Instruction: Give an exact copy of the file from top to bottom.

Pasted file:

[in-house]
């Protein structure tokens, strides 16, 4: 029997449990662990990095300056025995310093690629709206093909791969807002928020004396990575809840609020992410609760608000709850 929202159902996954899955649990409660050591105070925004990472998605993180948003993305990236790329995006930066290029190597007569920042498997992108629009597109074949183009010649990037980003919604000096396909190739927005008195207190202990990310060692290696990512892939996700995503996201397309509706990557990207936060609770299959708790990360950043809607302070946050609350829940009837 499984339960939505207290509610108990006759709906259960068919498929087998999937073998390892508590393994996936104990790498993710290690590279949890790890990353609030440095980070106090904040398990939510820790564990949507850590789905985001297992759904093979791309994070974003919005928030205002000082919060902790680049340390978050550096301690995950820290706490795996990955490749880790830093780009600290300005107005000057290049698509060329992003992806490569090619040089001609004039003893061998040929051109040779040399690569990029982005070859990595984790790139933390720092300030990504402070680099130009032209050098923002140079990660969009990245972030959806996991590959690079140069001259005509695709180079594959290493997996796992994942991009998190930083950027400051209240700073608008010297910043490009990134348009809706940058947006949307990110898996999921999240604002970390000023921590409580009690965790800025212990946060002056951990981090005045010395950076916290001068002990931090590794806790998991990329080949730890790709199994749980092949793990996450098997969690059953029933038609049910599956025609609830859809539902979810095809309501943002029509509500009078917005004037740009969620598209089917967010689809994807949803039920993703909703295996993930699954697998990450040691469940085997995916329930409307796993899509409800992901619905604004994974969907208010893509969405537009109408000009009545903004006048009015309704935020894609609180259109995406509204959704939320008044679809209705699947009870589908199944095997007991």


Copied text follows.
[in-house]
């Protein structure tokens, strides 16, 4: 029997449990662990990095300056025995310093690629709206093909791969807002928020004396990575809840609020992410609760608000709850 929202159902996954899955649990409660050591105070925004990472998605993180948003993305990236790329995006930066290029190597007569920042498997992108629009597109074949183009010649990037980003919604000096396909190739927005008195207190202990990310060692290696990512892939996700995503996201397309509706990557990207936060609770299959708790990360950043809607302070946050609350829940009837 499984339960939505207290509610108990006759709906259960068919498929087998999937073998390892508590393994996936104990790498993710290690590279949890790890990353609030440095980070106090904040398990939510820790564990949507850590789905985001297992759904093979791309994070974003919005928030205002000082919060902790680049340390978050550096301690995950820290706490795996990955490749880790830093780009600290300005107005000057290049698509060329992003992806490569090619040089001609004039003893061998040929051109040779040399690569990029982005070859990595984790790139933390720092300030990504402070680099130009032209050098923002140079990660969009990245972030959806996991590959690079140069001259005509695709180079594959290493997996796992994942991009998190930083950027400051209240700073608008010297910043490009990134348009809706940058947006949307990110898996999921999240604002970390000023921590409580009690965790800025212990946060002056951990981090005045010395950076916290001068002990931090590794806790998991990329080949730890790709199994749980092949793990996450098997969690059953029933038609049910599956025609609830859809539902979810095809309501943002029509509500009078917005004037740009969620598209089917967010689809994807949803039920993703909703295996993930699954697998990450040691469940085997995916329930409307796993899509409800992901619905604004994974969907208010893509969405537009109408000009009545903004006048009015309704935020894609609180259109995406509204959704939320008044679809209705699947009870589908199944095997007991």